19. 19. Multi-user and Multi-tasking Linux is a multi-user, multi-tasking operating system  Multiple users can run multiple tasks simultaneously, independent of each other. Always need to “log in” before using the system  Identify yourself with user name, password Multiple ways to log in to the system  Console: Directly attached keyboard, mouse, monitor  Serial terminal  Network connection
  20. 20. Virtual Terminal In most Linux distributions, the console emulates a number of virtual terminals Each virtual terminal can be seen as a separate, directly attached console  Different users can use different virtual terminals Typical setup:  VT 1-6: text mode logins  VT 7: graphical mode login prompt (if enabled) Switch between VTs with Alt-Fn (or Ctrl-Alt- Fn if in X)
  21. 21. Linux Commands Everything on a Linux system can be done by typing commands  the GUI (X-Window) is not needed for running a Linux System In order to type commands in X-Window you need to start a terminal emulator Command Prompt  Can be configured yourself  $ - “logged in as a regular user”,  # - “logged in as root”
  22. 22. Command Syntax Linux commands have the following fomat: $ command option(s) argument(s) Examples: $ ls $ ls –l $ ls /dev $ ls –l /dev
  23. 23. Some Basic Linux Commands passwd: Change your password mkpasswd: Generate a random password date, cal: Find out today’s date and display a calendar who, finger: Find out who else is active on the system clear: Clear the screen echo: Write a message to your screen write, wall, talk; mesg ……
  24. 24. Working with Files & Directories What is a file?  A collection of data;  An object that can be written to, or read from, or both. A file has certain attributes, including access permissions and type. (susv3) File structure  Generally: byte stream, record sequence, record tree  In Linux: byte stream
  25. 25. File Types regular file  Text or code data; no particular internal structure character special file block special file  Special files: represent hardware or logical devices  Found in directory called /dev fifo socket symbolic link Directory  A table of contents; a list of files in that directory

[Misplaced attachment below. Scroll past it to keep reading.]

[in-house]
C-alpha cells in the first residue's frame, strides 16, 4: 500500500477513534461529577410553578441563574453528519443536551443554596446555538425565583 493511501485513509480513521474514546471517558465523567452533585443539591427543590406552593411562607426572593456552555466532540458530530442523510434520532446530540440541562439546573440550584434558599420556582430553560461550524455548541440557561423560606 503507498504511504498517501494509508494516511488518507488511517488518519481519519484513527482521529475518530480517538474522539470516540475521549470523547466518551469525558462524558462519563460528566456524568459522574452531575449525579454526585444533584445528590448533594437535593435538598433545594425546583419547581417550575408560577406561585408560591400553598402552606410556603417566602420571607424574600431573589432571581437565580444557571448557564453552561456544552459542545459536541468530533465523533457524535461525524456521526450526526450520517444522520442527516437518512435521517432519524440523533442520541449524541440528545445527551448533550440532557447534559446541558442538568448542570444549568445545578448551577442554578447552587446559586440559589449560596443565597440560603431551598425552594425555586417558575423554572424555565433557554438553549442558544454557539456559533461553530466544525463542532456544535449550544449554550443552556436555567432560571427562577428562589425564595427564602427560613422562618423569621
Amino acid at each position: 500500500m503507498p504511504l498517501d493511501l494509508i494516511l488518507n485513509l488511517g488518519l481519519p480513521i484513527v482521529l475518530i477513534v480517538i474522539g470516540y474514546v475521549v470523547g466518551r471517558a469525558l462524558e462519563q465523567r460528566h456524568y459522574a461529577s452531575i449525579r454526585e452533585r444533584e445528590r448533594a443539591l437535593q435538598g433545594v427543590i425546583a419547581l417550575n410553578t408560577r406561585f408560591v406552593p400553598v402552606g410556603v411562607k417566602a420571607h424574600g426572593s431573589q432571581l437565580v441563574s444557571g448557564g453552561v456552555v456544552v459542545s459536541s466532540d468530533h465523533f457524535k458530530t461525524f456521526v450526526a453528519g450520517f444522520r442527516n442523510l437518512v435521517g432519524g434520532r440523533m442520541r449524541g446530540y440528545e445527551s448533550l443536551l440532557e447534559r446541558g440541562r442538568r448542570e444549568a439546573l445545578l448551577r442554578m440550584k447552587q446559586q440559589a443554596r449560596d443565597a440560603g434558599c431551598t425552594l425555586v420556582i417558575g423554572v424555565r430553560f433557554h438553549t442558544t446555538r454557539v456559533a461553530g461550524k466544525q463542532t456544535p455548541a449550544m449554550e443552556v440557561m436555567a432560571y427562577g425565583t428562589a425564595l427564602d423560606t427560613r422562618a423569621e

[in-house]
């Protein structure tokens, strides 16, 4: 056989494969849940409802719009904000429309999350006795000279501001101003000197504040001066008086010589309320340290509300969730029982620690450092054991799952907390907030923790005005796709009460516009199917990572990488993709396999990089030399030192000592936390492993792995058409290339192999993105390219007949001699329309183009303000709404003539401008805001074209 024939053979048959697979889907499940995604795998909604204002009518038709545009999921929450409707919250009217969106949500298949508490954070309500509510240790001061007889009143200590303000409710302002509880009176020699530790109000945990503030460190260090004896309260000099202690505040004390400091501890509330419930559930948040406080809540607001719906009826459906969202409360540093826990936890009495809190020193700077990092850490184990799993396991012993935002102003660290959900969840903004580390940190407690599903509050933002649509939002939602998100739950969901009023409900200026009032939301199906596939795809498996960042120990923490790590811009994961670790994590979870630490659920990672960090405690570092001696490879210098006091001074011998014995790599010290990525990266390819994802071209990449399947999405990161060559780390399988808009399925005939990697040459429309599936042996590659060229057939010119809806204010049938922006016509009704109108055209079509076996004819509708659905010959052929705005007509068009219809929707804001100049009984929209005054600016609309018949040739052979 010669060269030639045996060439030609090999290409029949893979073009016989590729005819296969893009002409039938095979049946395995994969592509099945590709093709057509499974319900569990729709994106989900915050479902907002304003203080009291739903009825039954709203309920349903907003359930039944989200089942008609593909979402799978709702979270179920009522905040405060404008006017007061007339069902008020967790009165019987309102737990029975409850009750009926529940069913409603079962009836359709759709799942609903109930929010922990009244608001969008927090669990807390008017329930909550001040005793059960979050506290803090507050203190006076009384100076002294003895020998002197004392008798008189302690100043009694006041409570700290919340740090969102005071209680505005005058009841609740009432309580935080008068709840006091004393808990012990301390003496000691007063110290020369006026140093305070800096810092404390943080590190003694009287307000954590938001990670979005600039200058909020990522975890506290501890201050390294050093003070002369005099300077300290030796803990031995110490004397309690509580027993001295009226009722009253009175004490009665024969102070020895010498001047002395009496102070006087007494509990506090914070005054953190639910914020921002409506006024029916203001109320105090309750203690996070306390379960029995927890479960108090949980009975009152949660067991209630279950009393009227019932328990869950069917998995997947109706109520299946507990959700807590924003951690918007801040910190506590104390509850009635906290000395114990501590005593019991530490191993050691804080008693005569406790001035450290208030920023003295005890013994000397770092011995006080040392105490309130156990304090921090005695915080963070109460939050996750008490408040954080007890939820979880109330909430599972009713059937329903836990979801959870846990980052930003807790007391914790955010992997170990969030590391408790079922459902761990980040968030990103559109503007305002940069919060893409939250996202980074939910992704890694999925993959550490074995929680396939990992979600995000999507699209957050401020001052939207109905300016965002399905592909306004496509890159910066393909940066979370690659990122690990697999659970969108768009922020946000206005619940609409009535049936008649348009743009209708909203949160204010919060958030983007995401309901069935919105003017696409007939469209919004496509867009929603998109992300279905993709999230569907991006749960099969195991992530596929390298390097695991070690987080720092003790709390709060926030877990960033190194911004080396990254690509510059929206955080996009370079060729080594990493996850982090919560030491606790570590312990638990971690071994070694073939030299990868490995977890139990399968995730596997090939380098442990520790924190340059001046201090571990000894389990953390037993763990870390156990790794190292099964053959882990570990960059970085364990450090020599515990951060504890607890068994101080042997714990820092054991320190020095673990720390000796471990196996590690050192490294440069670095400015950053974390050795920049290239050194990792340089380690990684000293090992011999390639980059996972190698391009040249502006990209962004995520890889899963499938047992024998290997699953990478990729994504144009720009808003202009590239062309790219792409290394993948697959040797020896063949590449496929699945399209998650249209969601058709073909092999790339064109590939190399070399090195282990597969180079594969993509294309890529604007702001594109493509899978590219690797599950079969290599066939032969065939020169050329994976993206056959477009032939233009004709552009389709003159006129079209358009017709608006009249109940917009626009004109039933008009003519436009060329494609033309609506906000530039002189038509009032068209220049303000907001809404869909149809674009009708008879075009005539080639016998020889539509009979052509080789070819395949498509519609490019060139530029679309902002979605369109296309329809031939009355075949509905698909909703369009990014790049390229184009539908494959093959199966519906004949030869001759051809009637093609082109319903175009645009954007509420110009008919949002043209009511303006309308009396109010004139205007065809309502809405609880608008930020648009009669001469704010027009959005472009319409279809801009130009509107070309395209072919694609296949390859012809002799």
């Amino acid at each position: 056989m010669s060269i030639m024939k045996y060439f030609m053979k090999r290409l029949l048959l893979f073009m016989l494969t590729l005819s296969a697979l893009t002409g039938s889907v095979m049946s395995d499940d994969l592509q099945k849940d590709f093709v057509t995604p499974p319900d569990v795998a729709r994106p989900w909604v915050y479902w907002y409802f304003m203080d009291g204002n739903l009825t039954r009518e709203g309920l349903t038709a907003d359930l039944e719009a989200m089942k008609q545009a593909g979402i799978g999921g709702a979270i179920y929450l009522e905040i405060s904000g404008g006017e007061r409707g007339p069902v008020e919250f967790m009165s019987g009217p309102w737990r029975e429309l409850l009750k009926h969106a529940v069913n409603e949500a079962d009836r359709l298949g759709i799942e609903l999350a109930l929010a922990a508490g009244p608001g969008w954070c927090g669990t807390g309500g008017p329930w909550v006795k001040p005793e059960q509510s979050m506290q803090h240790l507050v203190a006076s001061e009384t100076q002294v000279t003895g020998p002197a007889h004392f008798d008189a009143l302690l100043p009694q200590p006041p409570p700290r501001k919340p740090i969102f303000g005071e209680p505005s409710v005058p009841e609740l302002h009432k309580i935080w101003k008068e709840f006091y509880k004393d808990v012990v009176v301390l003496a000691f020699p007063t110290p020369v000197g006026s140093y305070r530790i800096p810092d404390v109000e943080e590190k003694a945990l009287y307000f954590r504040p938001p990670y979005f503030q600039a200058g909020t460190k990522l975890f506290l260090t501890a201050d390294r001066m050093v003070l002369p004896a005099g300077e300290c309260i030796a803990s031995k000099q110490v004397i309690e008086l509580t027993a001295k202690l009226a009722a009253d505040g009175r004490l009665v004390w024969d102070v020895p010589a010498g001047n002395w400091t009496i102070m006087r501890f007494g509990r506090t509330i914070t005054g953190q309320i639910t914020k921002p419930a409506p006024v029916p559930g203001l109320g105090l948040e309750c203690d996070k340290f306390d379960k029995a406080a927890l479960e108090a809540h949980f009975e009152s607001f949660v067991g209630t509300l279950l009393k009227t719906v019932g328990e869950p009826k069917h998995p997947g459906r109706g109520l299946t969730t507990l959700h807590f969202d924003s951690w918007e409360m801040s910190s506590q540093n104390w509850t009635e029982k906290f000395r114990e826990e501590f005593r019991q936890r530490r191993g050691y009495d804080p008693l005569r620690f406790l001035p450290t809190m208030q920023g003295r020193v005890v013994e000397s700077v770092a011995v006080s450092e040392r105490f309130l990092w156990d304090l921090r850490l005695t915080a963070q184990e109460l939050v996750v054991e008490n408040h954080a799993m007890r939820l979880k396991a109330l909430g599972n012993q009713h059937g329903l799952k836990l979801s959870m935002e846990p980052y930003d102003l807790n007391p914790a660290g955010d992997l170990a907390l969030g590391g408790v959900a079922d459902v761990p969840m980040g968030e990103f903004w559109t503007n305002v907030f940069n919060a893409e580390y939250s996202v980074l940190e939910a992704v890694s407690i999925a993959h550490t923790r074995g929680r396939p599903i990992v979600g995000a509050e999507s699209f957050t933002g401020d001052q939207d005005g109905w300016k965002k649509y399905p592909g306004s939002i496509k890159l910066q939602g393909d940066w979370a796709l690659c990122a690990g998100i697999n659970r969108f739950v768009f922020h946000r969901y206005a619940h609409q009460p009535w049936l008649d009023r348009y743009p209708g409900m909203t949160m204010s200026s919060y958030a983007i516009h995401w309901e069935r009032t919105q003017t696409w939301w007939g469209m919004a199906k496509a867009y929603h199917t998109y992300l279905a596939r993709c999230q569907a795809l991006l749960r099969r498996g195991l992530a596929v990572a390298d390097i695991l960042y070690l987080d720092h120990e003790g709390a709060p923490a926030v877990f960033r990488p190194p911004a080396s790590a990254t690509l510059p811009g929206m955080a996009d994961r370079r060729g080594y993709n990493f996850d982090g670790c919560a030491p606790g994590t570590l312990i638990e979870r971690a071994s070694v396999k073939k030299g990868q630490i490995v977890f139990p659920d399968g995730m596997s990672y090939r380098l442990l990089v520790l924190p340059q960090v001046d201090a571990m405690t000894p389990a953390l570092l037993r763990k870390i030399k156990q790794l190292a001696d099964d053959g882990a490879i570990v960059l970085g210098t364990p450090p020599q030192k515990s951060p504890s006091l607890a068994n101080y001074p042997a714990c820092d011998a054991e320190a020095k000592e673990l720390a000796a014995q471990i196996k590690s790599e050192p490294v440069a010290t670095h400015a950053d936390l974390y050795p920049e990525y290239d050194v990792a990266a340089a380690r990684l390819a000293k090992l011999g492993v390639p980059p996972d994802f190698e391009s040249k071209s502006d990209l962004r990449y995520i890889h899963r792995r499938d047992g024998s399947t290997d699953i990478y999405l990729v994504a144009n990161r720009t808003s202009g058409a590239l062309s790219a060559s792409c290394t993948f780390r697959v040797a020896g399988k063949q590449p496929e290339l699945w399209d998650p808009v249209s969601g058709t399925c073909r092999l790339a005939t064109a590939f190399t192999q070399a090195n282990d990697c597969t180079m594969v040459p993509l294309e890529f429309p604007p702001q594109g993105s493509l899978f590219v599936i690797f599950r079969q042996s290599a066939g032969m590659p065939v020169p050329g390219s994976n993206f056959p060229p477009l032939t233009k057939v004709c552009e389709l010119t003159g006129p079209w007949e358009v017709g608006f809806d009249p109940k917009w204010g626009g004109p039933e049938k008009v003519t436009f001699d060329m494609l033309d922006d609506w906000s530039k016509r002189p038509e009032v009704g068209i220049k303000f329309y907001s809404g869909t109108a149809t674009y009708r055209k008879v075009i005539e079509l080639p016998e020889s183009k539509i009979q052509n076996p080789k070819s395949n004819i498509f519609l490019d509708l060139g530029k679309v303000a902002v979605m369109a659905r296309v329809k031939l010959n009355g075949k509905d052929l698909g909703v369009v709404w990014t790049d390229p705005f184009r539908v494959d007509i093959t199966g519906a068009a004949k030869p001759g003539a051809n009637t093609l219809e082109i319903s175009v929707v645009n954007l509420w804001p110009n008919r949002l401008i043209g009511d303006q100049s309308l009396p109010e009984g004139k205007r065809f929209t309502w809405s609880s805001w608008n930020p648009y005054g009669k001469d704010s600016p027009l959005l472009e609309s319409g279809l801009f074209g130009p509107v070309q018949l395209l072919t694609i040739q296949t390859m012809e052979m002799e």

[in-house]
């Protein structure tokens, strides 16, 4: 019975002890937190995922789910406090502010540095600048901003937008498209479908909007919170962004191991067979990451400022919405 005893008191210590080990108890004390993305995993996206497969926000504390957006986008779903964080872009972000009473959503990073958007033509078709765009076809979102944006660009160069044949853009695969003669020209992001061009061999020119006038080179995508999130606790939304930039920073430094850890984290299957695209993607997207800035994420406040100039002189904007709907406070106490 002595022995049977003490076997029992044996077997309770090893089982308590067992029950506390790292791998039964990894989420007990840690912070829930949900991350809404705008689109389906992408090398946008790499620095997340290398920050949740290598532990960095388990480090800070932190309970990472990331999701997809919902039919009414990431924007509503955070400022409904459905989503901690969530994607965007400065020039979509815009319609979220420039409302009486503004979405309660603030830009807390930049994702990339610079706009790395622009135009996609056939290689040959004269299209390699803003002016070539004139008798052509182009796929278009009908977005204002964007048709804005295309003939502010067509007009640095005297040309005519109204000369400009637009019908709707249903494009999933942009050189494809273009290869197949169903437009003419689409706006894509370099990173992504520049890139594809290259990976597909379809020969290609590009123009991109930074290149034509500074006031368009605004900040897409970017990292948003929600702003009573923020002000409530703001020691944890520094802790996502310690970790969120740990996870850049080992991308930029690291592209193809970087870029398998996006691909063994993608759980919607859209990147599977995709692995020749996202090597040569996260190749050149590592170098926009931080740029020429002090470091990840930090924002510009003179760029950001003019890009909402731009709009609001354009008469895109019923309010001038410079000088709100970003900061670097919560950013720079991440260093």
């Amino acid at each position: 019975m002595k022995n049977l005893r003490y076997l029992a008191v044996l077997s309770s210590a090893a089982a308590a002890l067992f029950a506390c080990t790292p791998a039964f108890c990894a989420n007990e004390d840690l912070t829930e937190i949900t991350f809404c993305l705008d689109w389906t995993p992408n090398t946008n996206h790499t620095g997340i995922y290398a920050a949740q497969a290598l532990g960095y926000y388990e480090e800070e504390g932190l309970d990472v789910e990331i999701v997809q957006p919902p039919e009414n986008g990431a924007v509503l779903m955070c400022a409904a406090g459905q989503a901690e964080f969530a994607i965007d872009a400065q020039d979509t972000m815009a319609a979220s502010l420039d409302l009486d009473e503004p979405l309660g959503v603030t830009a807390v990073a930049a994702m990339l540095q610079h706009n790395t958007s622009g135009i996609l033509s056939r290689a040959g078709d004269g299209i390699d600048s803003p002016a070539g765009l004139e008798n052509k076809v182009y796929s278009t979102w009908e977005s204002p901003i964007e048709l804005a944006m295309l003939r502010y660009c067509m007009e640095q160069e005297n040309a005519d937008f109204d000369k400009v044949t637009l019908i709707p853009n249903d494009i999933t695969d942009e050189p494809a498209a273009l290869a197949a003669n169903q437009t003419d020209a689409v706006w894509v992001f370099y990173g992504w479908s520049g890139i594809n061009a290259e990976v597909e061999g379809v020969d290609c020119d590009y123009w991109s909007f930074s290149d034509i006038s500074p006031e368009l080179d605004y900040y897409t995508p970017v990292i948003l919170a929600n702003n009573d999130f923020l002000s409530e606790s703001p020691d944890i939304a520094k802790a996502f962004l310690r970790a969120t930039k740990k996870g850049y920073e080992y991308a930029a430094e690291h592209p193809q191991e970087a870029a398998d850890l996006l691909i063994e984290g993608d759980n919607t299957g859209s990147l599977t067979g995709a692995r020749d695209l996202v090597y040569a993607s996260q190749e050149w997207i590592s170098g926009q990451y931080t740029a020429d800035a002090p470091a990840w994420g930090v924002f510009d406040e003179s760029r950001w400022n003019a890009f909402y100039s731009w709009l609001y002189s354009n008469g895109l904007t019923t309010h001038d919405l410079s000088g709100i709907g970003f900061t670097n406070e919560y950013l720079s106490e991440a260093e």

26. 26. File System What is File System  操作系统中负责存取和管理文件的部分  A collection of files and certain of their attributes. It provides a name space for file serial numbers referring to those files. (susv3) File System in Linux:  VFS  EXT2, EXT3, FAT32, …
  27. 27. Directory Structure All Linux directories are contained in one, virtual, “unified file system”. Physical devices are mounted on mount points  Floppy disks  Hard disk partition  CD-ROM drives No drive letter like A:, C:, …
  28. 28. A Example of Directory Structure
  29. 29. Main Directories in Linux Linux File System Standard: http://www.pathname/fhs
  30. 30. Basic Commands(1) Commands used with directories:  pwd: print working directory  cd: change directory  mkdir: make directory  rmdir: remove directory  ls: list the contents of directories  -l, -a, -R, -d options
  31. 31. Basic Commands(2) commands used with files:  touch: update the access and/or modification time of a files  cp: copy files  mv: move and rename files  ln: link files  rm: remove files  cat: concatenate files  more/less: display files page by page  od, strings: display binary files  split: splits files
  32. 32. File Permission
  33. 33. Changing Permissions
  34. 34. Changing Permissions (cont’d)